Feds deploy health ‘strike team’ to Flint

Feds deploy health ‘strike team’ to Flint
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The Obama administration is stepping up its involvement in the worsening water crisis in Flint, Mich., with the deployment of a team of public health officers to the city this week.

A total of 16 members of the public health commissioned corps are now tasked with working with children who have suffered from lead poisoning because of the city’s drinking water.

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“The water crisis in Flint is a public health crisis and demands a public health response,” Surgeon General Vivek Murthy wrote in a statement on Wednesday.

The trained health officers will help lead an on-the-ground response in Flint amid an ongoing scramble between the city and the state's elected officials. Both Flint and its state leadership have faced mounting criticism for their lagging response.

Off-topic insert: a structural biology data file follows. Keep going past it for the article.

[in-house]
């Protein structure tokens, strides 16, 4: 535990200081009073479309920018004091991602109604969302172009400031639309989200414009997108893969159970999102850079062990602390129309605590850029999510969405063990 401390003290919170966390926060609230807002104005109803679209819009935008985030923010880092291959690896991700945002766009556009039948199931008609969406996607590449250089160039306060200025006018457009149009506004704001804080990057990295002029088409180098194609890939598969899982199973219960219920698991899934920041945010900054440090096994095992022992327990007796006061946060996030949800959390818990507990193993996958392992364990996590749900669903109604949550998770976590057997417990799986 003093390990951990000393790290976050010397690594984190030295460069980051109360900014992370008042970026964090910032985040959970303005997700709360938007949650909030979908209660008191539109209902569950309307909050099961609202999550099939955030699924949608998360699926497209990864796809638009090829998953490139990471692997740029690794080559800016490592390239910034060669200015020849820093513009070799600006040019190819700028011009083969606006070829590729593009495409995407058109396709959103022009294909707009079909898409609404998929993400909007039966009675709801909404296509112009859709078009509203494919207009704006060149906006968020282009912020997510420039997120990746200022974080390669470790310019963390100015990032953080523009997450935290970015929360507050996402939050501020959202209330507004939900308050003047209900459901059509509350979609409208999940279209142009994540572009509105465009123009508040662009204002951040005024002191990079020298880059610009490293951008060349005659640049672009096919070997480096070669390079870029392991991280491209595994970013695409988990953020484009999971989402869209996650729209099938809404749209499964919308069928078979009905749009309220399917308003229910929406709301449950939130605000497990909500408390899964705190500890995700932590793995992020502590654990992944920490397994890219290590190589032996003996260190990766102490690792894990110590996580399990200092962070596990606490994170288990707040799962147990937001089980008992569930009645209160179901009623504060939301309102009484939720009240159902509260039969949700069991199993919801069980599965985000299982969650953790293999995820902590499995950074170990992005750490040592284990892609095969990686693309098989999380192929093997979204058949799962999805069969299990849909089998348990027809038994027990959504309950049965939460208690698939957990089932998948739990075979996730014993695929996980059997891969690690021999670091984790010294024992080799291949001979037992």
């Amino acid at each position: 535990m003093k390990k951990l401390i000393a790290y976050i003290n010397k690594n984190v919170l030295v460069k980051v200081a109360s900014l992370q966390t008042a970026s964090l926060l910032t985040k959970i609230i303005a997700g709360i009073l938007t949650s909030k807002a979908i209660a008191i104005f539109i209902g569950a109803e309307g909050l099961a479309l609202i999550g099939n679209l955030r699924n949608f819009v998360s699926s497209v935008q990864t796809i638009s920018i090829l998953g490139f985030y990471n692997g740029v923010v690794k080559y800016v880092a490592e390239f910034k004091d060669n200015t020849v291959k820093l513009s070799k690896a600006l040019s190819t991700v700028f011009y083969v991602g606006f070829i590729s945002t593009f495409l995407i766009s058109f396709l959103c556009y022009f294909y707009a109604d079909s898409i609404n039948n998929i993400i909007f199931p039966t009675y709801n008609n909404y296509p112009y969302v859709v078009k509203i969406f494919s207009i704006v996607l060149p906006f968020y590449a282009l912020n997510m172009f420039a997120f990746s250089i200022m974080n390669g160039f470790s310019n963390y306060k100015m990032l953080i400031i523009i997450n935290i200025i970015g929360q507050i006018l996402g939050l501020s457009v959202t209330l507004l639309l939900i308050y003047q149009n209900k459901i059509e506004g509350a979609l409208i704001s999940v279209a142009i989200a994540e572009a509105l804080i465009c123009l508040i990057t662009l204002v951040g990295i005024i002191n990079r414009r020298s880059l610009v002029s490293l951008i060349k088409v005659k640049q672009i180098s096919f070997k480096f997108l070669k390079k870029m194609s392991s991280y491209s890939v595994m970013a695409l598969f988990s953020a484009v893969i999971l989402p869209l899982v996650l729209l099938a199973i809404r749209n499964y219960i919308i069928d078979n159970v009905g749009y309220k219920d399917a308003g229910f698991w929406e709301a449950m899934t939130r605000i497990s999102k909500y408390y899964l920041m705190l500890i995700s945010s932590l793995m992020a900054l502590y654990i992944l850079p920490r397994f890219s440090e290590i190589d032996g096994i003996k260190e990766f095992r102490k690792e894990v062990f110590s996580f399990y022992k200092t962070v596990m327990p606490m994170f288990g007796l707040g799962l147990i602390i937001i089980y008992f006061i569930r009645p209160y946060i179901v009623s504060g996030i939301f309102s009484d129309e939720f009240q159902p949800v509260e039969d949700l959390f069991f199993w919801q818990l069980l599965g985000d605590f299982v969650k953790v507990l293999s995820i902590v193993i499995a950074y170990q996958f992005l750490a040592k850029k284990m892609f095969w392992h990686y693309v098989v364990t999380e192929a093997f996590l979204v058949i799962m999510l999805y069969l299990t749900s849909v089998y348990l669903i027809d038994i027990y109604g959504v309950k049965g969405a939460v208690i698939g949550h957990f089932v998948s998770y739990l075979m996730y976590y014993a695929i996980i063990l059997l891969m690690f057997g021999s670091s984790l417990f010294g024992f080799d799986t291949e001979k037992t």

The corps, which operates under the Department of Health and Human Services, has most recently been deployed during the Ebola crisis in West Africa. Officers were also key to the nation’s response to natural disasters like Hurricane Katrina and Superstorm Sandy.

Between 6,000 and 12,000 children have been exposed to lead over the last year, according to the nonprofit group, United Way of Genesee County.

Health officials have encouraged Flint residents to be tested for exposure to lead, and city officials have given out free testing kits.

While lead poisoning can be treated, certain therapies can require hospitalization. If a child’s lead poisoning is not treated it can cause long-term effects to brain function.

The House held its first hearing on the Flint water crisis on Wednesday, during which the federal government heaped blame on Michigan Gov. Rick Snyder for failing to keep water safe.  

Joel Beauvais, an Environmental Protection Agency (EPA) official, said the state has the “primary responsibility” to enforce drinking water laws.